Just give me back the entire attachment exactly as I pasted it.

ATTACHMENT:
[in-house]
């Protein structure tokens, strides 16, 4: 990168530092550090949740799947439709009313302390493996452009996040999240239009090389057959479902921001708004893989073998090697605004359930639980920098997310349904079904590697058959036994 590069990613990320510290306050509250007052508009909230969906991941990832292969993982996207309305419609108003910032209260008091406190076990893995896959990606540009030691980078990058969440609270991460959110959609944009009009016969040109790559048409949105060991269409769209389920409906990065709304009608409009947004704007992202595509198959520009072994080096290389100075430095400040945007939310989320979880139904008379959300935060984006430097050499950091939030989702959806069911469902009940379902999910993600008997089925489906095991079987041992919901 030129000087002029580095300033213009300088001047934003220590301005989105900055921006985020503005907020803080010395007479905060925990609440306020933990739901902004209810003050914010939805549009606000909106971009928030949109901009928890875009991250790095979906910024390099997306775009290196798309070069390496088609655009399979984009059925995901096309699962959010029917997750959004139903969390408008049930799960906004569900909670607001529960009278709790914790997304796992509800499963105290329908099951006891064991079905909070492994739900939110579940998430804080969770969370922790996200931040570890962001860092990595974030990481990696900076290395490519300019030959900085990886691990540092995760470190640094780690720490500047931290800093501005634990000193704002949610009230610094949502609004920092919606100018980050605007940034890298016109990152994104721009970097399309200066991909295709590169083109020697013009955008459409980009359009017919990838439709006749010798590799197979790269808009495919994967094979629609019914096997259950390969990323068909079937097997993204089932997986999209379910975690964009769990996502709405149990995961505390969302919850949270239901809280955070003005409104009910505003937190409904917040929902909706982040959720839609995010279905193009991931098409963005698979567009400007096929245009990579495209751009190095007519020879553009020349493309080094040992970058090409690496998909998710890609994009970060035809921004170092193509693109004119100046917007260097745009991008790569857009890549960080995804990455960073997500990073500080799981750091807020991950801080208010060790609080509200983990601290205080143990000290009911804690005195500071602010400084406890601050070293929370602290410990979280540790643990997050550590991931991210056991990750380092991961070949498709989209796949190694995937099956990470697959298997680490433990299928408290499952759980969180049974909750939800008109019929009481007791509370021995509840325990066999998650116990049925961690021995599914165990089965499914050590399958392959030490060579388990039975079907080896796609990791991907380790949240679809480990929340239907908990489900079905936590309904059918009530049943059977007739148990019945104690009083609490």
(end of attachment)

[in-house]
């Protein structure tokens, strides 16, 4: 990168530092550090949740799947439709009313302390493996452009996040999240239009090389057959479902921001708004893989073998090697605004359930639980920098997310349904079904590697058959036994 590069990613990320510290306050509250007052508009909230969906991941990832292969993982996207309305419609108003910032209260008091406190076990893995896959990606540009030691980078990058969440609270991460959110959609944009009009016969040109790559048409949105060991269409769209389920409906990065709304009608409009947004704007992202595509198959520009072994080096290389100075430095400040945007939310989320979880139904008379959300935060984006430097050499950091939030989702959806069911469902009940379902999910993600008997089925489906095991079987041992919901 030129000087002029580095300033213009300088001047934003220590301005989105900055921006985020503005907020803080010395007479905060925990609440306020933990739901902004209810003050914010939805549009606000909106971009928030949109901009928890875009991250790095979906910024390099997306775009290196798309070069390496088609655009399979984009059925995901096309699962959010029917997750959004139903969390408008049930799960906004569900909670607001529960009278709790914790997304796992509800499963105290329908099951006891064991079905909070492994739900939110579940998430804080969770969370922790996200931040570890962001860092990595974030990481990696900076290395490519300019030959900085990886691990540092995760470190640094780690720490500047931290800093501005634990000193704002949610009230610094949502609004920092919606100018980050605007940034890298016109990152994104721009970097399309200066991909295709590169083109020697013009955008459409980009359009017919990838439709006749010798590799197979790269808009495919994967094979629609019914096997259950390969990323068909079937097997993204089932997986999209379910975690964009769990996502709405149990995961505390969302919850949270239901809280955070003005409104009910505003937190409904917040929902909706982040959720839609995010279905193009991931098409963005698979567009400007096929245009990579495209751009190095007519020879553009020349493309080094040992970058090409690496998909998710890609994009970060035809921004170092193509693109004119100046917007260097745009991008790569857009890549960080995804990455960073997500990073500080799981750091807020991950801080208010060790609080509200983990601290205080143990000290009911804690005195500071602010400084406890601050070293929370602290410990979280540790643990997050550590991931991210056991990750380092991961070949498709989209796949190694995937099956990470697959298997680490433990299928408290499952759980969180049974909750939800008109019929009481007791509370021995509840325990066999998650116990049925961690021995599914165990089965499914050590399958392959030490060579388990039975079907080896796609990791991907380790949240679809480990929340239907908990489900079905936590309904059918009530049943059977007739148990019945104690009083609490």